2ndly. That it may be ascertained whether the passport that was procured by Sir Robert Wilson from your Excellency's office, for La Valette, under a false name, viz., that of Major Losack, was so furnished with your Excellency's privity, consent, and knowledge of the person for whom it was really intended, or with that of any person attached to your embassy or family, and, if so, of whom.

And 3rdly. That your Excellency, adverting to the statement made by Sir R. Wilson, should declare whether, previous to the escape of La Valette from prison, or after his escape, and before the period of his leaving Paris, you held language in the presence of Sir R. Wilson, or of any other person, which might be understood to give countenance to a British subject becoming the instrument of assisting a French subject to escape from the public justice of his country.

I have marked this despatch "secret," but your Excellency will not feel yourself thereby precluded from making such use of it, or of its enclosures, as you may deem expedient for the purpose of claiming from Sir R. Wilson, or from any other persons, the information necessary to the full elucidation of the subject.

1 In the original MS. by Lord Castlereagh, this 1st paragraph is struck through with the pen, evidently in consequence of an afterthought, as the numbers of the 2nd and 3rd are unaltered: and as it mentions a circumstance perhaps nowhere else recorded, it has been here retained.—Editor.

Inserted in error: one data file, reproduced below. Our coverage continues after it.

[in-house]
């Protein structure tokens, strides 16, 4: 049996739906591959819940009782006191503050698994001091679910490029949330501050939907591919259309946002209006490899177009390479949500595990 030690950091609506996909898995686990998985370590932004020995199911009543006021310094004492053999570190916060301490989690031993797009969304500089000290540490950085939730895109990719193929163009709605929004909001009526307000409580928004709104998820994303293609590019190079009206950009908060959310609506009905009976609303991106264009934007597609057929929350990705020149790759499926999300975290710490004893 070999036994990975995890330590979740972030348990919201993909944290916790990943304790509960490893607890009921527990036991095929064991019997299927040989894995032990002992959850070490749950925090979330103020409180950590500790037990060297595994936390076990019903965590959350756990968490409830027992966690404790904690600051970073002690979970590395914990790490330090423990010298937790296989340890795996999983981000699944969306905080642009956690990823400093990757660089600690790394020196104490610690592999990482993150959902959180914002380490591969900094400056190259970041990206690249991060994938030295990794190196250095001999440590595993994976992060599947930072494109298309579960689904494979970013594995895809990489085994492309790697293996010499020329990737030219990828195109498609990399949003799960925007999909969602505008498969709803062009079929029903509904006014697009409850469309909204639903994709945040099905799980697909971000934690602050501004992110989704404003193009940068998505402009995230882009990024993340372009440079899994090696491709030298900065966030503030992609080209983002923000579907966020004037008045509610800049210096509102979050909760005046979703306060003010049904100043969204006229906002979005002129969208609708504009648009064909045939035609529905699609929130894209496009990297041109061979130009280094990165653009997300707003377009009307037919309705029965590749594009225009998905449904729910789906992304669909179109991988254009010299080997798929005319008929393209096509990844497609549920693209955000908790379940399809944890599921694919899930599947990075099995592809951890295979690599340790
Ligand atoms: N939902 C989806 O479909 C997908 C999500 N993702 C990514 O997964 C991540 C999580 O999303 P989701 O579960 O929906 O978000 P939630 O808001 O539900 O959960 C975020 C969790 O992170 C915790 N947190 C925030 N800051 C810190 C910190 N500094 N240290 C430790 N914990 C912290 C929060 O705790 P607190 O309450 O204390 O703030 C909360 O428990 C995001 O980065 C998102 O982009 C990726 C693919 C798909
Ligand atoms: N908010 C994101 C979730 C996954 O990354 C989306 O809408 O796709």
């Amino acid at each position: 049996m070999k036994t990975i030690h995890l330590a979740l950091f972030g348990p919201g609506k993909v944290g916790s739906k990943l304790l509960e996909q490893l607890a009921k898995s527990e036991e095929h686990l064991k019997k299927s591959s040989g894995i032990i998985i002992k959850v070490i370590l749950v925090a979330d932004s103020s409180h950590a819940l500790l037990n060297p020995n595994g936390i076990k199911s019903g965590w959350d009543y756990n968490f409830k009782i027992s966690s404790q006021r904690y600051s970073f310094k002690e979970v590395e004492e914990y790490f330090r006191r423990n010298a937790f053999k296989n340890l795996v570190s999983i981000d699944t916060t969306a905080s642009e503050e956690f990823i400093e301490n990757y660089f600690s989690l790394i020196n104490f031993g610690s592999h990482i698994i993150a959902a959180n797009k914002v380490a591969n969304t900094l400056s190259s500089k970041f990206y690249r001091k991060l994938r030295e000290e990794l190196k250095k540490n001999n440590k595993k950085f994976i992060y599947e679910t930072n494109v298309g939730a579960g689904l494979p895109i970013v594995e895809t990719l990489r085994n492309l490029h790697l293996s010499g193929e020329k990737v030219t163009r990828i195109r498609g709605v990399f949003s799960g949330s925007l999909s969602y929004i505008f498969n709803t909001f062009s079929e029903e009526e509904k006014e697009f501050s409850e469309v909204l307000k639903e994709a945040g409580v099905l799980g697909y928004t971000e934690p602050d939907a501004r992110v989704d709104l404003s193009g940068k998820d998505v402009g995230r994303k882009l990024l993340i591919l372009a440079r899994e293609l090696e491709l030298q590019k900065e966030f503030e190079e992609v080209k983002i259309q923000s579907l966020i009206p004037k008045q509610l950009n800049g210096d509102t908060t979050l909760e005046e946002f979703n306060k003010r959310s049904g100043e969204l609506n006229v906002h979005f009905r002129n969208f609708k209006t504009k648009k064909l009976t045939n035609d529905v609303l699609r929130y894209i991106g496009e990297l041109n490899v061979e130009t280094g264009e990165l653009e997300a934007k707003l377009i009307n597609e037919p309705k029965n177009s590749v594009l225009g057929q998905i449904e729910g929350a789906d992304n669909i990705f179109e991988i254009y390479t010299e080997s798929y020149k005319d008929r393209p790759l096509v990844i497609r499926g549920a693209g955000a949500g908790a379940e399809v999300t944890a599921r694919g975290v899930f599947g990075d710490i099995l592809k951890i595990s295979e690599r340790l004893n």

Count Capo oVIstrias to Lord C'astlereagh.

St. Petersbourg, ce 11 Août, 1816.

Mylord—J'ai reçu la lettre que votre Excellence m'a fait rhonneur de m'adresser, en date du 22 Juillet. Le témoignage qu'il a plu à son Altesse Royale de me donner de sa bienveillance et du suffrage qu'elle accorde à mon zèle à l'occasion de la signature du traité relatif aux Etats Unis Ioniens, m'inspire une vive reconnoissance. Veuillez, Mylord, mettre sous les yeux de son Altesse Royale, Monseigneur le Prince Régent, l'hommage de ma respectueuse reconnoissance.

Les expressions dont votre Excellence s'est servie dans sa lettre, et qui m'assurent de ses dispositions personnelles à mon égard, m'ont procuré une satisfaction d'autant plus grande que je me flatte d'avoir droit à réciprocité par les sentimens que je vous ai voués, Mylord, et qui vous sont connus.

Agréez en de nouvelles assurances, et recevez celles de

l'estime et de la haute considération avec laquelle j'ai l'honneur

d'être, Mylord, de votre Excellence le très humble et très

obéissant serviteur.

Le Comte Capo D'istrias.

The Hon. Charles Bagot to Lord Castlereagh.

Washington, August 11,1816.

My dear Lord—I am much disappointed in not being able to acquaint you by this packet, that I have already concluded the convention on the subject of the fisheries—but the fault is in the Government, or rather the no-Government of this country: for it can scarcely be said that a Government exists here during the summer months.

Immediately after I received your lordship's instructions, I requested an interview with Mr. Monroe, at which, after a long conversation upon the subject, I brought forward the first proposition contained in Lord Melville's letter to your lordship, which allots to the use of the United States such part of the